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Former Illinois Congressman, U.S. Secretary Of Defense Donald Rumsfeld Dies At 88

CHICAGO (CBS Chicago/CBS News/AP) -- Chicago native and former Illinois congressman and U.S. Secretary of Defense Donald Rumsfeld has died.

In a statement Wednesday, Rumsfeld's family said he died surrounded by family in Taos, New Mexico at the age of 88.

"History may remember him for his extraordinary accomplishments over six decades of public service, but for those who knew him best and whose lives changed forever as a result, we will remember his unwavering love for his wife Joyce, his family and friends, and the integrity he brought to a life dedicated to country," the family statement said.

Regarded by former colleagues as equally smart and combative, patriotic and politically cunning, Rumsfeld had a storied career under four presidents and nearly a quarter century in corporate America.

Rumsfeld is the only person to serve twice as Pentagon chief. The first time, from 1975 to 1977, he was the youngest ever. The next time, from 2001 to 2006, he was the oldest.

He made a brief run for the 1988 Republican presidential nomination, a spectacular flop that he once described as humbling for a man used to success at the highest levels of the government, including stints as White House chief of staff, U.S. ambassador and member of Congress.

Rumsfeld was born in Chicago and attended New Trier Township High School in Winnetka.

He went on to attend Princeton University on academic and NROTC scholarships, graduating in 1954. He served in the U.S. Navy from 1954 to 1957 as an aviator and flight instructor, and continued as a drilling reservist until 1975.

Rumsfeld came to Washington, D.C. in 1957 to serve as an administrative assistant to a congressman, and after briefly working with an investment banking firm, he was elected to the U.S. House of Representatives from Illinois in 1962. He was reelected three times.

Rumsfeld resigned from Congress during his fourth term in 1969 to join the cabinet of President Richard M. Nixon. He became U.S. Ambassador to NATO in 1973, and then served as chairman of the transition to President Gerald Ford the following year.

He became White House chief of staff for the Ford administration and became the youngest secretary of defense in the country's history under Ford from 1975 until 1977.

Rumsfeld served as chief executive officer and president of the G.D. Searle pharmaceutical company from 1977 until 1985 and as CEO of the General Instrument Corporation from 1990 until 1993.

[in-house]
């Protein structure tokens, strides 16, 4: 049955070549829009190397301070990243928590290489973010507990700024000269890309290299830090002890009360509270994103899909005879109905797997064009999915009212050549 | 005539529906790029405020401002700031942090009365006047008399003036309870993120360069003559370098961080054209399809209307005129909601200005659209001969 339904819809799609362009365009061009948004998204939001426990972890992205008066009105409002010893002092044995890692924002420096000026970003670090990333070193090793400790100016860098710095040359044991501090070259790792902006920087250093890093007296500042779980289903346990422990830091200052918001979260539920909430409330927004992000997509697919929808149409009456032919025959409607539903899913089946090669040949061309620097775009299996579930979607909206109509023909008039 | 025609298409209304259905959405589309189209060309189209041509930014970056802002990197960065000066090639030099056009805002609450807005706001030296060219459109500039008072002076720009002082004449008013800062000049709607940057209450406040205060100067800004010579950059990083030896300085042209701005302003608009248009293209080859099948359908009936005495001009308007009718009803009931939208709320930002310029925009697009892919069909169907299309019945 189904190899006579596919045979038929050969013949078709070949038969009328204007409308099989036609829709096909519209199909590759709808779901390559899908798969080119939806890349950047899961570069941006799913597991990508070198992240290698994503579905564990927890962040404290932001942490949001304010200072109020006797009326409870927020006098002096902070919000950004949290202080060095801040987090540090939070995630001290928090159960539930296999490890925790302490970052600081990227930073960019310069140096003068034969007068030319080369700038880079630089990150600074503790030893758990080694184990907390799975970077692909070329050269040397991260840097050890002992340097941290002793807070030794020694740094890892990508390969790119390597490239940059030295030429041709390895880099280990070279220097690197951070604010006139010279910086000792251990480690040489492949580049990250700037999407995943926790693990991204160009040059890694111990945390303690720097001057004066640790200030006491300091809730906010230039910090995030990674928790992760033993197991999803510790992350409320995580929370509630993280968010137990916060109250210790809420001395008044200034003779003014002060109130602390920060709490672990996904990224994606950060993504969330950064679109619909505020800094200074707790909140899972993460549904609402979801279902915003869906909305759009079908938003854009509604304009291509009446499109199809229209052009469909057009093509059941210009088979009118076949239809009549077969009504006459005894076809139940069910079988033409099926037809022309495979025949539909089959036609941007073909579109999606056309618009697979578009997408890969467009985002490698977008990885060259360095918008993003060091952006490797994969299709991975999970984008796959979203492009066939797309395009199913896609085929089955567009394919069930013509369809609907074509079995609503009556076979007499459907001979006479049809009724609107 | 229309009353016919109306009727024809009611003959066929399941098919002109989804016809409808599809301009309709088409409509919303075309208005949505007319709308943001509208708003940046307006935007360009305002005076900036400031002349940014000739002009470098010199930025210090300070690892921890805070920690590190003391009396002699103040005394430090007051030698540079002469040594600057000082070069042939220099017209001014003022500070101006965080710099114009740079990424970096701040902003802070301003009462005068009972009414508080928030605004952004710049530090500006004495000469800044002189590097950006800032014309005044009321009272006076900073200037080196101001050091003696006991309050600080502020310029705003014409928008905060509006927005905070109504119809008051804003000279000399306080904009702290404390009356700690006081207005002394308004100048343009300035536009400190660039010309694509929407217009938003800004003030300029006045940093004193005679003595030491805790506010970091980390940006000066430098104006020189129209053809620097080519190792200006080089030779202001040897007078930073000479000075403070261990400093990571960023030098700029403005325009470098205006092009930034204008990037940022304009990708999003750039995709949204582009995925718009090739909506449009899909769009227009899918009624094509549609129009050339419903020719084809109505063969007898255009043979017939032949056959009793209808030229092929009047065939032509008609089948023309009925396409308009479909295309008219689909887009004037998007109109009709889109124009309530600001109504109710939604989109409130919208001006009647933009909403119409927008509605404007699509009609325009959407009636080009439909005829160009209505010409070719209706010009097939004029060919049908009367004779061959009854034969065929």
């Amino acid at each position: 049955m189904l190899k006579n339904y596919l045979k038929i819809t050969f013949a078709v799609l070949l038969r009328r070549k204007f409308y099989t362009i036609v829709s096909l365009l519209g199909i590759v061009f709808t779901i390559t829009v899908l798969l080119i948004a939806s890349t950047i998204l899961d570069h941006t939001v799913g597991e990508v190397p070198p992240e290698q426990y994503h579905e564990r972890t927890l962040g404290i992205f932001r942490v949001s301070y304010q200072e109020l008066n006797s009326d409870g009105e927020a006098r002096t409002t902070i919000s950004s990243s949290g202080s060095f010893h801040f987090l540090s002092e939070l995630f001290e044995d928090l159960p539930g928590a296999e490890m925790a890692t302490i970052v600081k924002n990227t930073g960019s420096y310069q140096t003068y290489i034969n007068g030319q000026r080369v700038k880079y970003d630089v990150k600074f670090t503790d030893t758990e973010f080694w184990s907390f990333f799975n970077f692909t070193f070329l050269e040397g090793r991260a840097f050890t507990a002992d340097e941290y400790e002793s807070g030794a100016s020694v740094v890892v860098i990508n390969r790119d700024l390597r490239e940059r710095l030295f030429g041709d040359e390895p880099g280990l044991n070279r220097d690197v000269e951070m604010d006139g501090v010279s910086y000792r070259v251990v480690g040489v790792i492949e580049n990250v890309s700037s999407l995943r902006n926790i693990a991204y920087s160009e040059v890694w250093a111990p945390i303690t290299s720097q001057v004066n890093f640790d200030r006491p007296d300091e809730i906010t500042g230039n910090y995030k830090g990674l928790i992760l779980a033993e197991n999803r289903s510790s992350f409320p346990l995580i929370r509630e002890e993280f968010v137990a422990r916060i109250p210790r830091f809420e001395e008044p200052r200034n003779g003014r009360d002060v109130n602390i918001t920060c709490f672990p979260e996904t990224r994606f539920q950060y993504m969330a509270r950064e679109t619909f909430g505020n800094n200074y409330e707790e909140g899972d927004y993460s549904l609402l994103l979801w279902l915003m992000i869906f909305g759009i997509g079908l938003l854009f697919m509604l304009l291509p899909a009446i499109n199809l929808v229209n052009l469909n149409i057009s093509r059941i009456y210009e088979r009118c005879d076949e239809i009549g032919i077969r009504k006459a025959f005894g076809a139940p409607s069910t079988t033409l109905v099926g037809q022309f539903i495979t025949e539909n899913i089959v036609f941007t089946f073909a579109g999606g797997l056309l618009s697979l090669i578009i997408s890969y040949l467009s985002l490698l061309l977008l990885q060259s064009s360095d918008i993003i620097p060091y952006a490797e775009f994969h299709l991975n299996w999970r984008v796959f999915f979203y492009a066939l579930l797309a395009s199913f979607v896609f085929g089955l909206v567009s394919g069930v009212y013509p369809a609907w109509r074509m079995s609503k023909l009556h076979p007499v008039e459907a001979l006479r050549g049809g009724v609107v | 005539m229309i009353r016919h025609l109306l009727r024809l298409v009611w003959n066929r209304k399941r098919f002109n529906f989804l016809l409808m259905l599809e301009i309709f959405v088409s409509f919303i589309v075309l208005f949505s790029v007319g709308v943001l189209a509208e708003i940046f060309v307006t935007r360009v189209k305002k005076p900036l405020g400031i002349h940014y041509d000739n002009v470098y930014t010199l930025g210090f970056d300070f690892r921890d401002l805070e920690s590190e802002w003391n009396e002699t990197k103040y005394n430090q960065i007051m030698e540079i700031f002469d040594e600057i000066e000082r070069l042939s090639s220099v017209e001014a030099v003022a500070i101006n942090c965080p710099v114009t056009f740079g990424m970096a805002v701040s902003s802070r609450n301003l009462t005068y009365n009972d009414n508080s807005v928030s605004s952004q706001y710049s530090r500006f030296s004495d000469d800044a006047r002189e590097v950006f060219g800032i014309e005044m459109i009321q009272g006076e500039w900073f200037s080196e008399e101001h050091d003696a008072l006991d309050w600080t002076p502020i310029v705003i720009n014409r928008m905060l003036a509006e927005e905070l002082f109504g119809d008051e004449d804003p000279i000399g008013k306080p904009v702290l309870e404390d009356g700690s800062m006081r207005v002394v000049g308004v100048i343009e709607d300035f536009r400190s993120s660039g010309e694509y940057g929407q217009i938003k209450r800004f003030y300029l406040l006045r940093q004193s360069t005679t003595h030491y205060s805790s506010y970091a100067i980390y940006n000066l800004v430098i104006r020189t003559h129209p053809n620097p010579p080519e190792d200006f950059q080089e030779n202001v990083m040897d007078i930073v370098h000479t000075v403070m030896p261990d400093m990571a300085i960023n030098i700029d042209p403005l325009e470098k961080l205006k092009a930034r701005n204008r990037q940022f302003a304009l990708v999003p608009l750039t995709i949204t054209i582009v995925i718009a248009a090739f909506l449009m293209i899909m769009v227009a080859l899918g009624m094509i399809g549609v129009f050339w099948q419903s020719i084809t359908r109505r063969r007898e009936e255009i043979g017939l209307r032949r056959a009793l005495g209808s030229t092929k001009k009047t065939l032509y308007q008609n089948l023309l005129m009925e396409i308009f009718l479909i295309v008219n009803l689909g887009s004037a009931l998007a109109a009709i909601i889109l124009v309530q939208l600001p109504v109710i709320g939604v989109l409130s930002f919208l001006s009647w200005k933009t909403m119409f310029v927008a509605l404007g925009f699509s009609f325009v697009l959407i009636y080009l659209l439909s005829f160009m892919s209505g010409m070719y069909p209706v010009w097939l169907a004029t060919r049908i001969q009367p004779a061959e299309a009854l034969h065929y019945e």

He returned as Secretary of Defense in January 2001 under President George W. Bush. And for all his achievements, it was the setbacks in Iraq in the twilight of his career that will likely etch the most vivid features of his legacy.

Nine months into his second tour as defense secretary, on September 11, 2001, suicide hijackers attacked the World Trade Center in New York and the Pentagon, thrusting the nation into wars for which the military was ill-prepared. Rumsfeld oversaw the U.S. invasion of Afghanistan and toppling of the Taliban regime. Frequently presiding at televised briefings on the war, Rumsfeld became something of a TV star, applauded for his blunt talk and uncompromising style.

By 2002 the Bush administration's attention shifted to Iraq, which played no role in the 9/11 attacks. The war effort in Afghanistan took a back seat to Iraq, opening the way for the Taliban to make a comeback and prevent the U.S. from sealing the success of its initial invasion.

The U.S.-led invasion of Iraq was launched in March 2003. Baghdad fell quickly, but U.S. and allied forces soon became consumed with a violent insurgency. Critics faulted Rumsfeld for dismissing the pre-invasion assessment of the Army's top general, Eric Shinseki, that several hundred thousand allied troops would be needed to stabilize Iraq.

Rumsfeld twice offered his resignation to President George W. Bush in 2004 amid disclosures that U.S. troops had abused detainees at Iraq's Abu Ghraib prison — an episode he later referred to as his darkest hour as defense secretary.

Not until November 2006, after Democrats gained control of Congress by riding a wave of antiwar sentiment, did Mr. Bush finally decide Rumsfeld had to go. He left office in December, replaced by Robert Gates.

After retiring in 2008, he headed the Rumsfeld Foundation to promote public service and to work with charities that provide services and support for military families and wounded veterans.

"Rummy," as he was often called, was ambitious, witty, energetic, engaging and capable of great personal warmth. But he irritated many with his confrontational style. An accomplished wrestler in college, Rumsfeld relished verbal sparring and elevated it to an art form; a biting humor was a favorite weapon.

Still, he built a network of loyalists who admired his work ethic, intelligence and impatience with all who failed to share his sense of urgency.

Rumsfeld is survived by his wife, Joyce, three children, and seven grandchildren.

(© Copyright 2021 CBS Broadcasting Inc. All Rights Reserved. The Associated Press contributed to this report.)

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